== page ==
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New Sales Tax Rules Affect Certain Small Businesses Across the U.S.

A new sales tax rule is being enacted in over half the states in the nation. This brief guide explains the basics of economic nexus laws, provides resources to help keep your company compliant and considers how the law may benefit local businesses.

From Manta
By Kitty French, Manta Contributor – December 1, 2018

Just when you thought business taxes couldn’t get more complicated, an increasing number of states are implementing new sales and use tax laws for remote sellers. Under new economic nexus laws, if your company sells goods and services online or does substantial business in states with economic nexus laws on the books, you may be responsible for charging sales taxes based on your activity.

What is economic nexus?

Economic nexus imposes a sales tax collection requirement on remote businesses with significant sales, but no physical presence, in the state. These remote sellers are often online retailers or ecommerce companies doing business in states that have recently passed legislation taxing sales by out-of-state companies.

What triggered these new tax laws?

Though the new sales tax laws may come as a surprise to some business owners, economic nexus has been brewing for years as states have sought to capture sales tax revenue from ever-increasing ecommerce sales. In June 2018, in its ruling in South Dakota v. Wayfair, Inc., the Supreme Court of the United States overturned a long-standing precedent that only businesses with a physical presence in a state were obligated to collect and remit state sales tax.

“Now economic activity in a state — economic nexus — can trigger a sales tax collection obligation. Economic nexus is based entirely on sales revenue, transaction volume or a combination of both,” according to analysis of the new economic nexus laws by Avalara, a tax compliance software and services provider.

Leveling the playing field for local retailers

On the plus side, economic nexus may actually level the playing field for small businesses. Many internet-based retailers have been able to avoid charging the state and local sales taxes that local retailers in each individual state with sales tax laws are required to collect and submit — until this ruling.

In its Wayfair decision, the Supreme Court reversed the sales tax precedent upheld in the 1992 decision in Quill Corp. v. North Dakota. The Quill decision required physical presence as a condition for charging sales tax in a given state. In Wayfair, South Dakota argued that the physical presence requirement provided an unfair advantage to ecommerce businesses with significant sales but not physical presence in the state.

Prior to the Wayfair decision, Internet-based sales companies were able to access state markets across the nation without meeting the same sales tax obligations with which local sellers were obligated to comply. This advantage has become more pronounced as ecommerce retailers gained market share over a state’s smaller local retailers.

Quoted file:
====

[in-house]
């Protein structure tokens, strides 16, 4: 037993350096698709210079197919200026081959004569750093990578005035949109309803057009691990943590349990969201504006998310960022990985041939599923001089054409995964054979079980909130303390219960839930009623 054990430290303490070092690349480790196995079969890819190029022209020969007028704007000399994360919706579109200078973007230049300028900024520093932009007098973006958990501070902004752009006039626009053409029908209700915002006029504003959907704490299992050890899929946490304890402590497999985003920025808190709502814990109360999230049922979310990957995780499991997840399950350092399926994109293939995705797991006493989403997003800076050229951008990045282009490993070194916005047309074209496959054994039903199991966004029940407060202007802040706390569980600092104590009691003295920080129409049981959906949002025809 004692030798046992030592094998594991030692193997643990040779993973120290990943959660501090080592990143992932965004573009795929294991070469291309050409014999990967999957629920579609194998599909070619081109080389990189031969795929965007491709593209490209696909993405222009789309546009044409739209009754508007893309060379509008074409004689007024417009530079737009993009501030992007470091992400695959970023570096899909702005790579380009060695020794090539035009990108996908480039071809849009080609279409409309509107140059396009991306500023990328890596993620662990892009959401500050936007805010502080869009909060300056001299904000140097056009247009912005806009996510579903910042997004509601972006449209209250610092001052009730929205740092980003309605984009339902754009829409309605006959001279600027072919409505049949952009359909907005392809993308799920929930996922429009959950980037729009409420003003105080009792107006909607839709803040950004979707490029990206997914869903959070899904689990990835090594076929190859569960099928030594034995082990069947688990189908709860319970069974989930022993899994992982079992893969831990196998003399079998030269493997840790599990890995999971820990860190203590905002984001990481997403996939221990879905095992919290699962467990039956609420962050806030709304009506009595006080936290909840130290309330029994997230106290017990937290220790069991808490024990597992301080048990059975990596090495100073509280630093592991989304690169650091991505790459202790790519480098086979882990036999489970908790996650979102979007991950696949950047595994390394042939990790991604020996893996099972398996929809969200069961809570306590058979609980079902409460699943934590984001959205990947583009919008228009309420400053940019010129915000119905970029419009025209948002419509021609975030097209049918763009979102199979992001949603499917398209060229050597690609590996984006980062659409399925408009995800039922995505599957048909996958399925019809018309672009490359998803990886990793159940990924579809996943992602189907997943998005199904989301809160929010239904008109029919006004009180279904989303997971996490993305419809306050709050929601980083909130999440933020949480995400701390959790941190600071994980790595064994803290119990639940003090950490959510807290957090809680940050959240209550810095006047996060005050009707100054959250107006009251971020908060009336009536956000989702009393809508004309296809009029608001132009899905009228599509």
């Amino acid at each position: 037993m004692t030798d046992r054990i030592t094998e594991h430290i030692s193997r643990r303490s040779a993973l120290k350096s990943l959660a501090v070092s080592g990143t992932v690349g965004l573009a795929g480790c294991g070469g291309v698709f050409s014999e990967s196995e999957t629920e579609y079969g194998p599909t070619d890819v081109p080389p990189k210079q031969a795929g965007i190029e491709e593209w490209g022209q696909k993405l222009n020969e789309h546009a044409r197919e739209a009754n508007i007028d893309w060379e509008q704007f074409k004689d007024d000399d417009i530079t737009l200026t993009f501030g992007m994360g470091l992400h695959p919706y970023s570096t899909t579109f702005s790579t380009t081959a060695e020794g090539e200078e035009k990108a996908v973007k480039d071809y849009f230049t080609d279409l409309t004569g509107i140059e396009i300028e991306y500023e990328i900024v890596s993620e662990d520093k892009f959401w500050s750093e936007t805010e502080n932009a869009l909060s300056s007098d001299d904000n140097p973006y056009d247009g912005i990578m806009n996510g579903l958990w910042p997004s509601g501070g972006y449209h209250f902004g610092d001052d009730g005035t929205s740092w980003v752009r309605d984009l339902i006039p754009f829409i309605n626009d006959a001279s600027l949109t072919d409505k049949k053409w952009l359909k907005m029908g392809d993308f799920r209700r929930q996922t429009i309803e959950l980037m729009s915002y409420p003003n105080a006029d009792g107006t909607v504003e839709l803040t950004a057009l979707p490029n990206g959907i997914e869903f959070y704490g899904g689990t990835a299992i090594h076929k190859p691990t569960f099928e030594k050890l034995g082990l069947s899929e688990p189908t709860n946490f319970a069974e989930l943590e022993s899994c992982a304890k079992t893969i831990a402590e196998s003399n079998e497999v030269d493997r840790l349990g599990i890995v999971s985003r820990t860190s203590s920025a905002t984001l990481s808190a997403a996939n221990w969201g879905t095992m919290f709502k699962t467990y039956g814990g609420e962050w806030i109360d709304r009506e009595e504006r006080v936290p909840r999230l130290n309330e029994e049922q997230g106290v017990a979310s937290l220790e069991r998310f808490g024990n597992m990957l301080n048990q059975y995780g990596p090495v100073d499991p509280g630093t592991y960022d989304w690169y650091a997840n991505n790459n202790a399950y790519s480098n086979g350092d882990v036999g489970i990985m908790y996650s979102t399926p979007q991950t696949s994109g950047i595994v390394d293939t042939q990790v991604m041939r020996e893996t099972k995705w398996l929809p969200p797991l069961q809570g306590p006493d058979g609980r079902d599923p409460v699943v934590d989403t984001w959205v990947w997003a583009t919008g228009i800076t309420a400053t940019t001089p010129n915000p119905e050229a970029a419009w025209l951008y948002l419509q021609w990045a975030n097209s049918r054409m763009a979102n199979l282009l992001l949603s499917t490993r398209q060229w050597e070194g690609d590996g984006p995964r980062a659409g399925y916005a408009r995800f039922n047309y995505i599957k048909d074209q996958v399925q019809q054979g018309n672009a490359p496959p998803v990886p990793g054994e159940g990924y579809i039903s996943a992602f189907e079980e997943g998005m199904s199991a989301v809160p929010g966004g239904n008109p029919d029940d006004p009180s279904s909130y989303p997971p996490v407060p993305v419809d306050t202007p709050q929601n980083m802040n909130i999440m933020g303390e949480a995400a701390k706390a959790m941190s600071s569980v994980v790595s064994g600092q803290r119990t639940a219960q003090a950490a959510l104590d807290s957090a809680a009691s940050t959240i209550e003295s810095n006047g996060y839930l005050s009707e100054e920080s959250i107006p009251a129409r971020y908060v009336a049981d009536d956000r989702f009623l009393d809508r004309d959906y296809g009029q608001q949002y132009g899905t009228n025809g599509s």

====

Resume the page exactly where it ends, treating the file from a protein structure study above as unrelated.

“The Internet’s prevalence and power have changed the dynamics of the national economy. In 1992, mail-order sales in the United States totaled $180 billion,” wrote Justice Anthony Kennedy in the Wayfair decision. “Last year, e-commerce retail sales alone were estimated at $453.5 billion.”

If your company makes online sales across the country, it will benefit you to be proactive in planning how you will meet expanding sales tax obligations under new state economic nexus laws.

 Does my company need to collect and remit sales tax under state economic nexus laws?

By early 2019, almost 30  states will require remote sellers to collect and remit sales tax. To date, these states include:

Alabama
Colorado
Connecticut
Georgia
Hawaii
Illinois
Indiana
Iowa
Kentucky
Louisiana
Maine
Maryland
Michigan
Minnesota
Mississippi
Nebraska
Nevada
New Jersey
North Carolina
North Dakota
South Carolina
South Dakota
Tennessee
Utah
Vermont
Washington
West Virginia
Wisconsin
Wyoming

Does my business meet the economic nexus sales tax thresholds?

Economic nexus laws don’t only affect large internet retailers. Many states sales tax economic nexus policies have a threshold of 200 transactions or $100,000 in sales in the current or previous calendar year. That means they can apply to many small to medium-sized businesses.

Staying on top of your company’s sales tax obligations under expanding state economic nexus policies is a massive undertaking, given that each state has its own laws and tax remittance procedures. Online retailers and remote sales companies doing business in any of these states should research their tax obligations under the new laws. Click herefor Avalara’s complete list of economic nexus states and their sales thresholds.

How to manage sales tax

The penalties — and the headaches — are too great to make a mistake when it comes to calculating your sales tax obligations under economic nexus policies in multiple states. As is often the solution for busy small business owners, it’s a good idea to seek out products and services that help you delegate or automate your sales tax filing.

Automated tax solution providers like Avalara provide a suite of products that can make managing your tax obligation a breeze. For example, if your company is obligated to collect and remit sales taxes in multiple states, Avalara’s programs can help you determine the states in which your company is obligated to charge taxes. From there, you can register automatically in each state. Avalara provides business bookkeepers with the correct forms and automates filings so that all of the applicable deadlines are met.

If you don’t have the resources to hire a full-time controller or an accounting firm, software suites like Avalara’s can help you keep your business compliant.